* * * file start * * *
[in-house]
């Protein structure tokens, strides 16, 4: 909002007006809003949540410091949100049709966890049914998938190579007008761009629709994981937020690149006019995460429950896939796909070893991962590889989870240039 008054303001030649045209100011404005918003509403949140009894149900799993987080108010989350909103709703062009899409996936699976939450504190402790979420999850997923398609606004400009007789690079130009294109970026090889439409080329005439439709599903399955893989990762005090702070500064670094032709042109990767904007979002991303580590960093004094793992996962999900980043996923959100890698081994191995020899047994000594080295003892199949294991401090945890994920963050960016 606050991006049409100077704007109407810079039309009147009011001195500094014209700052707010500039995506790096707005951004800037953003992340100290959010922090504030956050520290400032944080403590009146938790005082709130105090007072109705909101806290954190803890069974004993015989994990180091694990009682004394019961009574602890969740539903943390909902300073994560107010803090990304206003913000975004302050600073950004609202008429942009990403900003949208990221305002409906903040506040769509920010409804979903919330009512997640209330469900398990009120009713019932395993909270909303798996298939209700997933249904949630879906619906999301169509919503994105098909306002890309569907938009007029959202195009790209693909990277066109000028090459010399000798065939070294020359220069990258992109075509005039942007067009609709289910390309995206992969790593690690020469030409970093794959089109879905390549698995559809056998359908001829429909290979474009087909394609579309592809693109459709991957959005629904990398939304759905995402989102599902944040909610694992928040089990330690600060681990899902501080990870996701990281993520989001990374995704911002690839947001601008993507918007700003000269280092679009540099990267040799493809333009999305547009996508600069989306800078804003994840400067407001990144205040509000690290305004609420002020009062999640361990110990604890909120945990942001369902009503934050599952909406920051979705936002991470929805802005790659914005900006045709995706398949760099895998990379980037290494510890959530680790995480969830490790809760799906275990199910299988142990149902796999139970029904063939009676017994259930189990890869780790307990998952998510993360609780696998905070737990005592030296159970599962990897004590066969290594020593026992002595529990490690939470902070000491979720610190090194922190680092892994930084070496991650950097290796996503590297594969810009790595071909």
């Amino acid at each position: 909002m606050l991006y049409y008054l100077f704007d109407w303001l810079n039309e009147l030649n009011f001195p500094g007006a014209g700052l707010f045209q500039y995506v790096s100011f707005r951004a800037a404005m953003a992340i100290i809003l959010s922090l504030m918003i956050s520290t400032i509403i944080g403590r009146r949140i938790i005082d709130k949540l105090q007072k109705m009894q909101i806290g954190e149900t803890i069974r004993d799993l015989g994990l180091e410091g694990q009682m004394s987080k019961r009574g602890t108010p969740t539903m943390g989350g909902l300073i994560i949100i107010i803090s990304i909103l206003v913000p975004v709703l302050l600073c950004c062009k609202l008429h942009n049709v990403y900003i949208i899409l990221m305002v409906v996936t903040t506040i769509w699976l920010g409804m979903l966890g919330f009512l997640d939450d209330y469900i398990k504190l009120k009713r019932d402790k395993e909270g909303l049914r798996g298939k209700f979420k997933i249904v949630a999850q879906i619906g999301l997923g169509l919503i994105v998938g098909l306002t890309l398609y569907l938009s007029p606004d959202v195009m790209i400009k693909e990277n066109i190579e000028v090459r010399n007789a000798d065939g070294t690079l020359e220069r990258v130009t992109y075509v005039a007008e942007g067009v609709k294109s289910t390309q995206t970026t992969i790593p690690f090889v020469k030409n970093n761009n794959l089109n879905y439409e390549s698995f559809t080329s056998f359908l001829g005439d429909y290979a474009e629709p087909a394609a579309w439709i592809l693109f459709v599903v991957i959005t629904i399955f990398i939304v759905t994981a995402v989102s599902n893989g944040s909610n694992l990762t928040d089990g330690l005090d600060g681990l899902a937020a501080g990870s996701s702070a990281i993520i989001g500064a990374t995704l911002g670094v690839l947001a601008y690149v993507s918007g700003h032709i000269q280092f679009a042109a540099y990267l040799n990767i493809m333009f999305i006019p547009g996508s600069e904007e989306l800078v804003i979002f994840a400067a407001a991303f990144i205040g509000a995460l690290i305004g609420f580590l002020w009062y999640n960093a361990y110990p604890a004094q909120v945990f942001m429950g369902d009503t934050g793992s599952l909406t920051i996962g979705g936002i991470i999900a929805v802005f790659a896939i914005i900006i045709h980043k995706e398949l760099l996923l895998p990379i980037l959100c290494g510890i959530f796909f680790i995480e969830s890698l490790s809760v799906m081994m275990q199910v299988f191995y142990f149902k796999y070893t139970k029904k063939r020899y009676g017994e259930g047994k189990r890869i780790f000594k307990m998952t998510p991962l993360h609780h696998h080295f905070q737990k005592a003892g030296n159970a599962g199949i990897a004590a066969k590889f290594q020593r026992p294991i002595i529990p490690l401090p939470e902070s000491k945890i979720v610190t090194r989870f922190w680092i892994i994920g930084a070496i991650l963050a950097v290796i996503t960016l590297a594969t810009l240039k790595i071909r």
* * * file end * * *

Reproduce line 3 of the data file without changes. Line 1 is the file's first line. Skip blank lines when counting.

């Amino acid at each position: 909002m606050l991006y049409y008054l100077f704007d109407w303001l810079n039309e009147l030649n009011f001195p500094g007006a014209g700052l707010f045209q500039y995506v790096s100011f707005r951004a800037a404005m953003a992340i100290i809003l959010s922090l504030m918003i956050s520290t400032i509403i944080g403590r009146r949140i938790i005082d709130k949540l105090q007072k109705m009894q909101i806290g954190e149900t803890i069974r004993d799993l015989g994990l180091e410091g694990q009682m004394s987080k019961r009574g602890t108010p969740t539903m943390g989350g909902l300073i994560i949100i107010i803090s990304i909103l206003v913000p975004v709703l302050l600073c950004c062009k609202l008429h942009n049709v990403y900003i949208i899409l990221m305002v409906v996936t903040t506040i769509w699976l920010g409804m979903l966890g919330f009512l997640d939450d209330y469900i398990k504190l009120k009713r019932d402790k395993e909270g909303l049914r798996g298939k209700f979420k997933i249904v949630a999850q879906i619906g999301l997923g169509l919503i994105v998938g098909l306002t890309l398609y569907l938009s007029p606004d959202v195009m790209i400009k693909e990277n066109i190579e000028v090459r010399n007789a000798d065939g070294t690079l020359e220069r990258v130009t992109y075509v005039a007008e942007g067009v609709k294109s289910t390309q995206t970026t992969i790593p690690f090889v020469k030409n970093n761009n794959l089109n879905y439409e390549s698995f559809t080329s056998f359908l001829g005439d429909y290979a474009e629709p087909a394609a579309w439709i592809l693109f459709v599903v991957i959005t629904i399955f990398i939304v759905t994981a995402v989102s599902n893989g944040s909610n694992l990762t928040d089990g330690l005090d600060g681990l899902a937020a501080g990870s996701s702070a990281i993520i989001g500064a990374t995704l911002g670094v690839l947001a601008y690149v993507s918007g700003h032709i000269q280092f679009a042109a540099y990267l040799n990767i493809m333009f999305i006019p547009g996508s600069e904007e989306l800078v804003i979002f994840a400067a407001a991303f990144i205040g509000a995460l690290i305004g609420f580590l002020w009062y999640n960093a361990y110990p604890a004094q909120v945990f942001m429950g369902d009503t934050g793992s599952l909406t920051i996962g979705g936002i991470i999900a929805v802005f790659a896939i914005i900006i045709h980043k995706e398949l760099l996923l895998p990379i980037l959100c290494g510890i959530f796909f680790i995480e969830s890698l490790s809760v799906m081994m275990q199910v299988f191995y142990f149902k796999y070893t139970k029904k063939r020899y009676g017994e259930g047994k189990r890869i780790f000594k307990m998952t998510p991962l993360h609780h696998h080295f905070q737990k005592a003892g030296n159970a599962g199949i990897a004590a066969k590889f290594q020593r026992p294991i002595i529990p490690l401090p939470e902070s000491k945890i979720v610190t090194r989870f922190w680092i892994i994920g930084a070496i991650l963050a950097v290796i996503t960016l590297a594969t810009l240039k790595i071909r």